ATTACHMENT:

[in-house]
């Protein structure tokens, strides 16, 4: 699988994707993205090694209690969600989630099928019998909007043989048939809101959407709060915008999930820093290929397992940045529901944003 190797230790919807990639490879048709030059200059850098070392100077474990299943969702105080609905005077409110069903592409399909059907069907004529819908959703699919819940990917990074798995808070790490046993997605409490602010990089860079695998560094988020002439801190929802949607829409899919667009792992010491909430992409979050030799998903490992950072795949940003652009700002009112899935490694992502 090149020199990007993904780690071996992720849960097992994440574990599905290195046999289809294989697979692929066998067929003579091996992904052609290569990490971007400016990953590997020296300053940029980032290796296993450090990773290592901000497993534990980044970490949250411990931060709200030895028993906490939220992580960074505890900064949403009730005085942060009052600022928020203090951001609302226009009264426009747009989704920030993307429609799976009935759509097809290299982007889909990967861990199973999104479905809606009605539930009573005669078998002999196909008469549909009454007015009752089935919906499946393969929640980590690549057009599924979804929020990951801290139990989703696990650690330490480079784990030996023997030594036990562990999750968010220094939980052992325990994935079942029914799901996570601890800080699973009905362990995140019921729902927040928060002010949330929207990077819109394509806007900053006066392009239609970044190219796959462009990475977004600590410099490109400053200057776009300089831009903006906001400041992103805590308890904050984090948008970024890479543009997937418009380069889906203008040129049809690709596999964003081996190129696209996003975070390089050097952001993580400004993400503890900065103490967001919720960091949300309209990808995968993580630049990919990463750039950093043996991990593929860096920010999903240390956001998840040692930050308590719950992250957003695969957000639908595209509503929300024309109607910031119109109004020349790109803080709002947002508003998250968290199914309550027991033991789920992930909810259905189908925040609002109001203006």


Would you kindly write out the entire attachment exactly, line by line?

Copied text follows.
[in-house]
């Protein structure tokens, strides 16, 4: 699988994707993205090694209690969600989630099928019998909007043989048939809101959407709060915008999930820093290929397992940045529901944003 190797230790919807990639490879048709030059200059850098070392100077474990299943969702105080609905005077409110069903592409399909059907069907004529819908959703699919819940990917990074798995808070790490046993997605409490602010990089860079695998560094988020002439801190929802949607829409899919667009792992010491909430992409979050030799998903490992950072795949940003652009700002009112899935490694992502 090149020199990007993904780690071996992720849960097992994440574990599905290195046999289809294989697979692929066998067929003579091996992904052609290569990490971007400016990953590997020296300053940029980032290796296993450090990773290592901000497993534990980044970490949250411990931060709200030895028993906490939220992580960074505890900064949403009730005085942060009052600022928020203090951001609302226009009264426009747009989704920030993307429609799976009935759509097809290299982007889909990967861990199973999104479905809606009605539930009573005669078998002999196909008469549909009454007015009752089935919906499946393969929640980590690549057009599924979804929020990951801290139990989703696990650690330490480079784990030996023997030594036990562990999750968010220094939980052992325990994935079942029914799901996570601890800080699973009905362990995140019921729902927040928060002010949330929207990077819109394509806007900053006066392009239609970044190219796959462009990475977004600590410099490109400053200057776009300089831009903006906001400041992103805590308890904050984090948008970024890479543009997937418009380069889906203008040129049809690709596999964003081996190129696209996003975070390089050097952001993580400004993400503890900065103490967001919720960091949300309209990808995968993580630049990919990463750039950093043996991990593929860096920010999903240390956001998840040692930050308590719950992250957003695969957000639908595209509503929300024309109607910031119109109004020349790109803080709002947002508003998250968290199914309550027991033991789920992930909810259905189908925040609002109001203006």